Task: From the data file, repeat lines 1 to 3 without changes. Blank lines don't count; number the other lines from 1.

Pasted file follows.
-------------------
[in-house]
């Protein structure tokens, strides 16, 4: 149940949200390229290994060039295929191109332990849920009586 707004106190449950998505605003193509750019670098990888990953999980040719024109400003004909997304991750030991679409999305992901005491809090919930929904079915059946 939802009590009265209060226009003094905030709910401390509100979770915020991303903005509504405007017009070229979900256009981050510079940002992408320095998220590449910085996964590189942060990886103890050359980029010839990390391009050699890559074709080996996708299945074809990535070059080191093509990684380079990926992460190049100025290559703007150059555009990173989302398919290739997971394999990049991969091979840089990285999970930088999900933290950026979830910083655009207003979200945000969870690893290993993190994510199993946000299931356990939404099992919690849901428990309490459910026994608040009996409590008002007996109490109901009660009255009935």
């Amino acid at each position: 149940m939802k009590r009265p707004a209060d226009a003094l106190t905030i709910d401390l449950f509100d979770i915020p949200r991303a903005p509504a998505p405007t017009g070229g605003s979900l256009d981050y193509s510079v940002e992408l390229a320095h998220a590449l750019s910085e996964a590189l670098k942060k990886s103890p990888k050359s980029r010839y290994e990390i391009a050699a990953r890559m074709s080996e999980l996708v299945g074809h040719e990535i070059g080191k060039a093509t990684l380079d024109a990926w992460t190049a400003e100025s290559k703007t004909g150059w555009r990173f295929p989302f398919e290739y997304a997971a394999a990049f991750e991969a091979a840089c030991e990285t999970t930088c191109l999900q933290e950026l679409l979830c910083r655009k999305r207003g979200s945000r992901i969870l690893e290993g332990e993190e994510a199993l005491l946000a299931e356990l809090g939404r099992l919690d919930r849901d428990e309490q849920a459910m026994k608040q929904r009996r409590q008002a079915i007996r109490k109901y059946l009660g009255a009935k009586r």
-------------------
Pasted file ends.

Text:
[in-house]
């Protein structure tokens, strides 16, 4: 149940949200390229290994060039295929191109332990849920009586 707004106190449950998505605003193509750019670098990888990953999980040719024109400003004909997304991750030991679409999305992901005491809090919930929904079915059946 939802009590009265209060226009003094905030709910401390509100979770915020991303903005509504405007017009070229979900256009981050510079940002992408320095998220590449910085996964590189942060990886103890050359980029010839990390391009050699890559074709080996996708299945074809990535070059080191093509990684380079990926992460190049100025290559703007150059555009990173989302398919290739997971394999990049991969091979840089990285999970930088999900933290950026979830910083655009207003979200945000969870690893290993993190994510199993946000299931356990939404099992919690849901428990309490459910026994608040009996409590008002007996109490109901009660009255009935």
């Amino acid at each position: 149940m939802k009590r009265p707004a209060d226009a003094l106190t905030i709910d401390l449950f509100d979770i915020p949200r991303a903005p509504a998505p405007t017009g070229g605003s979900l256009d981050y193509s510079v940002e992408l390229a320095h998220a590449l750019s910085e996964a590189l670098k942060k990886s103890p990888k050359s980029r010839y290994e990390i391009a050699a990953r890559m074709s080996e999980l996708v299945g074809h040719e990535i070059g080191k060039a093509t990684l380079d024109a990926w992460t190049a400003e100025s290559k703007t004909g150059w555009r990173f295929p989302f398919e290739y997304a997971a394999a990049f991750e991969a091979a840089c030991e990285t999970t930088c191109l999900q933290e950026l679409l979830c910083r655009k999305r207003g979200s945000r992901i969870l690893e290993g332990e993190e994510a199993l005491l946000a299931e356990l809090g939404r099992l919690d919930r849901d428990e309490q849920a459910m026994k608040q929904r009996r409590q008002a079915i007996r109490k109901y059946l009660g009255a009935k009586r």